DARK – CHARCOAL: 2 solids & 1 patterned fabric
LIGHT – CREAM: 1 main patterned fabric (cream with dots). Sometimes a fabric can be used in multiple roles in a quilt. I used a bit of the softest pink solid to replace cream in some spots, as well as a few soft pinks or yellows on white grounds. An easy tip for choosing these: when you squint at this group of fabrics, you want them all to read as being around the same light value.
A few very brief TECHNICAL QUILTING TIPS:
CUTTING YOUR FABRICS: Consistency in cutting goes a very long way to having reliable, clean piecing results. The best 3 tools to achieve this are a rotary cutter, a generously sized cutting mat and a clear acrylic ruler. If you are only going to purchase one ruler to begin with, I strongly suggest a 6½” x 24″ one. This should have 45° & 30° markings on it, and you will be amazed at the number of types and sizes of quilt pieces you can cut with it. You can cut multiple pieces at a time using these tools, saving lots of time.
SCANT ¼” SEAMS: The “scant” part takes a bit of practice, but then it becomes automatic. It just means you want to have a seam that is always just shy of 1/4″ (to compensate for that tiny bit of extra fabric that gets taken up when you press your seams). There are easy tools to help you achieve a constant 1/4″ seam, the simplest of which is a 1/4″ presser foot.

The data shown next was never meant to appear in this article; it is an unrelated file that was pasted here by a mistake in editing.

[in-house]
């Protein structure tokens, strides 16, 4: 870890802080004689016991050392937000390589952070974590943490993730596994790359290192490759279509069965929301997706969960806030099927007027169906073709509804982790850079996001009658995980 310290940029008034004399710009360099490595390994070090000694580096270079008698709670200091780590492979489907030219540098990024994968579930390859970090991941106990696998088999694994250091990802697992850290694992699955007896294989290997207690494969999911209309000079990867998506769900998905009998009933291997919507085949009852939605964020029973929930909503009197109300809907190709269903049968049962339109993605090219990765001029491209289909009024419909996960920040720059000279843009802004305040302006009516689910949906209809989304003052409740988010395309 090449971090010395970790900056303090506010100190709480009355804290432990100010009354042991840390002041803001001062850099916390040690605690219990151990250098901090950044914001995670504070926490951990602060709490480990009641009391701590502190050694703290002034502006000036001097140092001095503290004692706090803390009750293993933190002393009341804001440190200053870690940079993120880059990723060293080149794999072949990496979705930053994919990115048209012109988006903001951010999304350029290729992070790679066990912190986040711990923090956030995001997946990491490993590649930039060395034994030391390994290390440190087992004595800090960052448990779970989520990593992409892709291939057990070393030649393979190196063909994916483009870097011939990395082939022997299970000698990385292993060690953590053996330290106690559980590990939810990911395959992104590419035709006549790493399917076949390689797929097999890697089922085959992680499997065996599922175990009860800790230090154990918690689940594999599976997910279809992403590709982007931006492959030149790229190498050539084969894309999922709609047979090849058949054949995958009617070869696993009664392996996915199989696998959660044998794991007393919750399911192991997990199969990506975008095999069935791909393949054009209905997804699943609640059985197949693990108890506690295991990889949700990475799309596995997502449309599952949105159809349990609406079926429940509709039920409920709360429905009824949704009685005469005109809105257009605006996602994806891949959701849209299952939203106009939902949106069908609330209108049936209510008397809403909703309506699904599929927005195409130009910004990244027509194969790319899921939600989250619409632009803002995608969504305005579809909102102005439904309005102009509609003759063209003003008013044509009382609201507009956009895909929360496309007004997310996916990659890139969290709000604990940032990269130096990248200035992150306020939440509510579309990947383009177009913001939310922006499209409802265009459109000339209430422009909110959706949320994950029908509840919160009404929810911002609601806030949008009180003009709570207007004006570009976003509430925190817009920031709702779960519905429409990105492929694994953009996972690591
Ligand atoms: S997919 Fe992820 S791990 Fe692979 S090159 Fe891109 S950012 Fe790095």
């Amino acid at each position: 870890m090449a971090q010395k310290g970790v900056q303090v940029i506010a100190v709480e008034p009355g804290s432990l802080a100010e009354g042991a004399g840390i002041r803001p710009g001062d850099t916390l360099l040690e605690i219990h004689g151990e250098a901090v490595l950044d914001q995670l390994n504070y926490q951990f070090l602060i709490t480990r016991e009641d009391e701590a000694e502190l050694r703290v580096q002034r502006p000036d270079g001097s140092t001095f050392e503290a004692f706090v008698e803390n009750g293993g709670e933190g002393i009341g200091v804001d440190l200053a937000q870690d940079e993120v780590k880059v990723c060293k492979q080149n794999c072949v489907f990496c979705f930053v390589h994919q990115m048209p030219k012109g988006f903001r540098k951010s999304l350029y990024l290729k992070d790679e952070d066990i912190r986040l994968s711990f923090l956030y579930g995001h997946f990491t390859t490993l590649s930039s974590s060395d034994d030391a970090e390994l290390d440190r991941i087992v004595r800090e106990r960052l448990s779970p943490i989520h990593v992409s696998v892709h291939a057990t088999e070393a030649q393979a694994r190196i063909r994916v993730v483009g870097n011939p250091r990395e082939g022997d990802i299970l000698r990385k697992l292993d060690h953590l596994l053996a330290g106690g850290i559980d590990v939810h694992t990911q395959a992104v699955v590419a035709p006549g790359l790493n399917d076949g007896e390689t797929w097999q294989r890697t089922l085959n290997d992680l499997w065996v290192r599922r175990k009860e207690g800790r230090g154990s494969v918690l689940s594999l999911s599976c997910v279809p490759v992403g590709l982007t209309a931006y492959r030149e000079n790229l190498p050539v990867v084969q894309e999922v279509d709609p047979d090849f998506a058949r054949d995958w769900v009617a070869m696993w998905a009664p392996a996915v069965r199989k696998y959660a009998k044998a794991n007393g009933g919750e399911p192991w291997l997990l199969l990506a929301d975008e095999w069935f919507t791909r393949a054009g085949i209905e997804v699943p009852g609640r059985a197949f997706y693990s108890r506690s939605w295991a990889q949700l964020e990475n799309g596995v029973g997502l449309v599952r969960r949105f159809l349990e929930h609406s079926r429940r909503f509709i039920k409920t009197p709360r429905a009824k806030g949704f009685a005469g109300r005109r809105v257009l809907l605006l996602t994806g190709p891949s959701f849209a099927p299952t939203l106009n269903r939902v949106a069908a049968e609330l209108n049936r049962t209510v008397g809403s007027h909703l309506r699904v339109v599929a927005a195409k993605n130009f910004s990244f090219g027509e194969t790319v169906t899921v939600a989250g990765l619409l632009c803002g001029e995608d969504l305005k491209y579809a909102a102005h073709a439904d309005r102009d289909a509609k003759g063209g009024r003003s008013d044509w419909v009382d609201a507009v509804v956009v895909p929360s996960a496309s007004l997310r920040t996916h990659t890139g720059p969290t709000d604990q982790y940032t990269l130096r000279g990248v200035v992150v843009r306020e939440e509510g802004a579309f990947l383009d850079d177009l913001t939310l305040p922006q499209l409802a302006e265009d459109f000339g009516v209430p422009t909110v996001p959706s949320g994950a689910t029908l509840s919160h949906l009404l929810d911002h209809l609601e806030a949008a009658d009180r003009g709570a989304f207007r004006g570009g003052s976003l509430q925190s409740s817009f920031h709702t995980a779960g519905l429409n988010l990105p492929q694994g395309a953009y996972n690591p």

Above is the 1/4″ foot that comes with the Janome MC8200 that I sew with. The black strip of metal along the right edge holds the fabric at exactly 1/4″ from the needle at all times.
If you don’t have a 1/4″ foot on your machine, you can still make it easy for yourself using the basic foot. Because the 1/4″ seam measurement will be under your presser foot (and thus hard to see), you can add a strip of masking tape to the machine surface along the 1/4″ measurement that will give you a strong visual line along which to run your fabric. Easy as that!
PRESSING YOUR SEAMS: The quilting community is divided in opinion of the best direction to press seams. Either in one direction or open. I use both methods depending on the project, but tend more toward pressing open, which is the method I use in the Railroad Quilt. I find it more efficient to avoid extra bulk where seams intersect and, for me, it’s easier to get seams to line up properly.
Now, on to LAYOUT, CUTTING & PIECING:
The Railroad Quilt is made up of 4½” x 12½” rectangles. When sewn together, they will be 4″ x 12″. Couldn’t be simpler!
The quilt is comprised of 7 columns of 22 rectangles as follows:
– The 2 exterior columns are made up of lots of the softer fabrics from the CREAM category, interspersed with the odd hit of something a bit stronger.
– Working from the left, columns 2, 3, 4 & 6 are a random mix of PINKS & YELLOWS, with the occasional CREAM and CHARCOAL piece stuck in.